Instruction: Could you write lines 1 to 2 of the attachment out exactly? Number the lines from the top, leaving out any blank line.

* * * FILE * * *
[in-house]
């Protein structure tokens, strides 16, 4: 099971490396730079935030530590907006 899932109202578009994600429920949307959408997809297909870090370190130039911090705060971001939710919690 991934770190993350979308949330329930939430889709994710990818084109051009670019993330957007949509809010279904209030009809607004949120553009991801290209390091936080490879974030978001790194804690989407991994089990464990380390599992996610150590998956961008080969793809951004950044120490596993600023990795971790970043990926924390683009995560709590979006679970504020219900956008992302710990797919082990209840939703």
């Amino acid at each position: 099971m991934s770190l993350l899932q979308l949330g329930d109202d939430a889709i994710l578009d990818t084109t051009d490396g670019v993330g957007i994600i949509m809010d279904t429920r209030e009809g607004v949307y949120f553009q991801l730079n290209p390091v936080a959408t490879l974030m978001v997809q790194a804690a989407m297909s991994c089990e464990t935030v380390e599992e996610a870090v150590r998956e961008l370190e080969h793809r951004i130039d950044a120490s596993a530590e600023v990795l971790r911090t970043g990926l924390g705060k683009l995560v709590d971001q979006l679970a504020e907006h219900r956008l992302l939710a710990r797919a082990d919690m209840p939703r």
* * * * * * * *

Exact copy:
[in-house]
């Protein structure tokens, strides 16, 4: 099971490396730079935030530590907006 899932109202578009994600429920949307959408997809297909870090370190130039911090705060971001939710919690 991934770190993350979308949330329930939430889709994710990818084109051009670019993330957007949509809010279904209030009809607004949120553009991801290209390091936080490879974030978001790194804690989407991994089990464990380390599992996610150590998956961008080969793809951004950044120490596993600023990795971790970043990926924390683009995560709590979006679970504020219900956008992302710990797919082990209840939703």